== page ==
[...]The pathologies of Iraq are hard to pin down and most people in the West have long given up trying. One bomb follows another; British and American troops are killed at an increasing rate; suicide bombers are able to penetrate the Green Zone in Baghdad and there are signs that the Shia death squads are returning. Even when the bombers struck the capital last week with five separate attacks, the largest of which killed 140 people, the Western media devoted the majority of their attention to the killings at Virginia Tech.
We turn away, taking a perhaps rather odd refuge in the certainty that this is all the fault of the neoconservatives, of the arrogance of Bush and Blair and what is strangely called a policy of 'liberal intervention'. A majority were against the war in 2003 and almost everyone is now.
But this carries you just so far. It is certainly true that none of this would be happening if, in the first place, the invasion had not gone ahead and if, in the second, the Pentagon had not decommissioned the agencies, police force and military units of Saddam's state. But let us just remember a few points before switching channel.
If the number of attacks diminished, the Americans and British troops would leave Iraq far faster than seems likely at the present. The situation, therefore, can no longer be taken for a classic resistance of an occupying force. Nor can it be entirely seen as the opposite, that is to say a guerrilla war that is maintained by Islamist, Shia and Ba'athists groups for the sole purpose of engaging the American and British military.
The proof of this lies in the fact that the great majority of casualties are caused by Arabs killing Arabs, Muslims slaughtering Muslims.
This brings us back to the chlorine bombs being built by al-Qaeda to terrorise and kill their Muslim brothers, who, we must remember, were so recently oppressed by the atheistic regime of Saddam Hussein. It is as if Protestant and Catholic groups in the French Resistance used the Nazi occupation to blow up each other's churches and market places and slaughter each other's children. Actually, it is weirder in Iraq because the Sunni extremists of al-Qaeda are killing and torturing more Sunnis than Shia, let alone US soldiers.
The thought process is psychopathic: it has the same logic we heard in the ravings of the gunman at Virginia Tech. There is a similarity of exhibitionism, too, a need for attention that must escalate the horror to maintain some kind of foothold in the Western news bulletins. These monsters in Iraq must have felt a mite frustrated by the events on an American campus last week, especially as a double attack on a university campus in Baghdad in January killed twice as many students but rated a mere day's coverage in the West.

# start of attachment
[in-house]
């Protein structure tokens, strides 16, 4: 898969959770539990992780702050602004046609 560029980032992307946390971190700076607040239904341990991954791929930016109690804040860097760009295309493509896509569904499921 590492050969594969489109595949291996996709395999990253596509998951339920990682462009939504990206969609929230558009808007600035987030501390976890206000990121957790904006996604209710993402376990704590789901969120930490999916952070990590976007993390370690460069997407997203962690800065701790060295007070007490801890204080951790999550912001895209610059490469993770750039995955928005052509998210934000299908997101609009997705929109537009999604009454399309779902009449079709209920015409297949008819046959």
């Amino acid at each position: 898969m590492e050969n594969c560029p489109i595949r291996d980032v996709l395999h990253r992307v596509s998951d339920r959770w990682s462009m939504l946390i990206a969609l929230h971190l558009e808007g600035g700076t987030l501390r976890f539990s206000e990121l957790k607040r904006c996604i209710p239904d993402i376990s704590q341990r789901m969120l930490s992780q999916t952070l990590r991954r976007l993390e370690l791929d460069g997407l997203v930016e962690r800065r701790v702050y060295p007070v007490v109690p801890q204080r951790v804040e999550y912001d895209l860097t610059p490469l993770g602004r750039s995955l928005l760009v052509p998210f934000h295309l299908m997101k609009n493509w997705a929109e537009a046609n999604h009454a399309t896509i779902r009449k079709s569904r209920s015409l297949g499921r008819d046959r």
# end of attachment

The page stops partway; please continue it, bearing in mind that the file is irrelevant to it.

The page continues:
So we are talking about civil war and the convergence in Iraq of a number of opportunistic death cults, the most crazed and narcissistic of which is probably al-Qaeda, though the Shia death/torture squads fielded by Muqtada al-Sadr run a pretty close second. Is this Bush and Blair's fault? Ultimately, yes because they opened the fissure that released the superheated gases of Islamist fanaticism.
But we cannot leave it at that. Somewhere in Iraq, for example, there is an individual who allowed two young children to travel into Baghdad as passengers in the back seat of car that was loaded with explosives. Naturally enough, the children's presence lowered suspicion at the checkpoints. The car entered the city, the adults hopped out and detonated the bomb with the children still inside.
That is badness of a high order and you would expect it to have offended every loving parent across Islam. You would certainly expect to hear some stern religious voices in Middle East calling for the cessation of such barbarity in the name of one or other sect or tribe or, indeed, Allah. There are murmurs of disquiet, even horror, but in a way, the Americans and British have become everyone's alibi or at least plea of mitigation. [...]
Saturday, April 21, 2007
Henry Porter asks "When will Islam damn the chlorine bombers?" which isn't a bad question. Another implied question is "When will the left damn the chlorine bombers?" A further question would be whether the left is going to join the battle against what the chlorine bombers represent: